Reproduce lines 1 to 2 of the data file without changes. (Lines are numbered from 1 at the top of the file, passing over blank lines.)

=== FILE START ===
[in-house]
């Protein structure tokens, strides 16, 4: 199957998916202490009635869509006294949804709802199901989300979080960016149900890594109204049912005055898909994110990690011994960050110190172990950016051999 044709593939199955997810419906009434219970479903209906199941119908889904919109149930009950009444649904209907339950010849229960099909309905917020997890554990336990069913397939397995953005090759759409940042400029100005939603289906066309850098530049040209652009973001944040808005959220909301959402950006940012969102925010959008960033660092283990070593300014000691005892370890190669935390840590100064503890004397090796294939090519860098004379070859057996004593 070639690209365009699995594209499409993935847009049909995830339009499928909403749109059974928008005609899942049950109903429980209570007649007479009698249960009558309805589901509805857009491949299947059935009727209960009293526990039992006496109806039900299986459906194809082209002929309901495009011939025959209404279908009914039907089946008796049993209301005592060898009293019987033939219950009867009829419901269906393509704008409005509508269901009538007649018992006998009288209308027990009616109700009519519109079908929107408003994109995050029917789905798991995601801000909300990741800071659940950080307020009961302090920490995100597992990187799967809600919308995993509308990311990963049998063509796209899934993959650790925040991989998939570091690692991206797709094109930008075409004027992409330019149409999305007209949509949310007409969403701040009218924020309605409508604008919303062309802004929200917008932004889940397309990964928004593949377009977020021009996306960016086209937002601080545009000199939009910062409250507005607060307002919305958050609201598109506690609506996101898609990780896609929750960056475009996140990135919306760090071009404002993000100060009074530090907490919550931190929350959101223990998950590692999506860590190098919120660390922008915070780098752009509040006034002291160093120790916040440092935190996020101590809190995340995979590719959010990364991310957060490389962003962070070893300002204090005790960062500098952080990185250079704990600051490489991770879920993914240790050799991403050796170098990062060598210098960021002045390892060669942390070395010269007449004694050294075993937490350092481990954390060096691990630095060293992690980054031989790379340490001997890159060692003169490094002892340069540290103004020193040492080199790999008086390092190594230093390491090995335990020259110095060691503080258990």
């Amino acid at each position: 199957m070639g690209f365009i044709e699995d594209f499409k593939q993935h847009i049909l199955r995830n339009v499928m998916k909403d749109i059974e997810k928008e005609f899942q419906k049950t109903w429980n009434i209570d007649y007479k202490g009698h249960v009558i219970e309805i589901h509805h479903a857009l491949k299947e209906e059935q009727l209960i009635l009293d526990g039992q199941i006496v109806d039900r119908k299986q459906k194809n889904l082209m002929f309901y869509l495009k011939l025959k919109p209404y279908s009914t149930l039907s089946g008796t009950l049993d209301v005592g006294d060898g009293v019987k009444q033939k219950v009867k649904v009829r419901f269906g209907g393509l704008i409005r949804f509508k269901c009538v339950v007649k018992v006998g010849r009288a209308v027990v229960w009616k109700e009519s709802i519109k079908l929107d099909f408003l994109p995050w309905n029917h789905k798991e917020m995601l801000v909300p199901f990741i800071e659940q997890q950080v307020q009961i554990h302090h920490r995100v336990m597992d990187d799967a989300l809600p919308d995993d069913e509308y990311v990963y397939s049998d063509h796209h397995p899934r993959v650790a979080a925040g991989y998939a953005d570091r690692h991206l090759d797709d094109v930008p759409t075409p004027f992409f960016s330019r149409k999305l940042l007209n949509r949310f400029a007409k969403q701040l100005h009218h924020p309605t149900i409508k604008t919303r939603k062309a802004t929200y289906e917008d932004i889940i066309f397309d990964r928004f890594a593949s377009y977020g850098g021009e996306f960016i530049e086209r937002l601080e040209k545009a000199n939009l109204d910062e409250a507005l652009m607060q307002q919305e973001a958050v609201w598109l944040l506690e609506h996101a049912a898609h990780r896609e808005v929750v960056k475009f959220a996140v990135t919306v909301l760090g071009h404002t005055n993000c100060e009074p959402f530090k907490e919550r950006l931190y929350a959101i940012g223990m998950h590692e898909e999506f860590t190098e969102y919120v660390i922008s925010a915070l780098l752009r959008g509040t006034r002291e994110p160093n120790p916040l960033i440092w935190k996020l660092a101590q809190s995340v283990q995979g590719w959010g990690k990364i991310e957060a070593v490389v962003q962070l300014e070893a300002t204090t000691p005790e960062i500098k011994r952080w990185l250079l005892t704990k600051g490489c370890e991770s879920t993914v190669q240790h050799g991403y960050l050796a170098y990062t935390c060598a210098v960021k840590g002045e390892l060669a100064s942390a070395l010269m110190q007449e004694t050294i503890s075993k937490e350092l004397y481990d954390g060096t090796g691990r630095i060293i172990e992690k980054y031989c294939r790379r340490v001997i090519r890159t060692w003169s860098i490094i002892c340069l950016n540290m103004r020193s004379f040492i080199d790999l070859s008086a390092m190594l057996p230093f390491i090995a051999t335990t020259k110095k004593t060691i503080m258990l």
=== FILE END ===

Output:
[in-house]
């Protein structure tokens, strides 16, 4: 199957998916202490009635869509006294949804709802199901989300979080960016149900890594109204049912005055898909994110990690011994960050110190172990950016051999 044709593939199955997810419906009434219970479903209906199941119908889904919109149930009950009444649904209907339950010849229960099909309905917020997890554990336990069913397939397995953005090759759409940042400029100005939603289906066309850098530049040209652009973001944040808005959220909301959402950006940012969102925010959008960033660092283990070593300014000691005892370890190669935390840590100064503890004397090796294939090519860098004379070859057996004593 070639690209365009699995594209499409993935847009049909995830339009499928909403749109059974928008005609899942049950109903429980209570007649007479009698249960009558309805589901509805857009491949299947059935009727209960009293526990039992006496109806039900299986459906194809082209002929309901495009011939025959209404279908009914039907089946008796049993209301005592060898009293019987033939219950009867009829419901269906393509704008409005509508269901009538007649018992006998009288209308027990009616109700009519519109079908929107408003994109995050029917789905798991995601801000909300990741800071659940950080307020009961302090920490995100597992990187799967809600919308995993509308990311990963049998063509796209899934993959650790925040991989998939570091690692991206797709094109930008075409004027992409330019149409999305007209949509949310007409969403701040009218924020309605409508604008919303062309802004929200917008932004889940397309990964928004593949377009977020021009996306960016086209937002601080545009000199939009910062409250507005607060307002919305958050609201598109506690609506996101898609990780896609929750960056475009996140990135919306760090071009404002993000100060009074530090907490919550931190929350959101223990998950590692999506860590190098919120660390922008915070780098752009509040006034002291160093120790916040440092935190996020101590809190995340995979590719959010990364991310957060490389962003962070070893300002204090005790960062500098952080990185250079704990600051490489991770879920993914240790050799991403050796170098990062060598210098960021002045390892060669942390070395010269007449004694050294075993937490350092481990954390060096691990630095060293992690980054031989790379340490001997890159060692003169490094002892340069540290103004020193040492080199790999008086390092190594230093390491090995335990020259110095060691503080258990």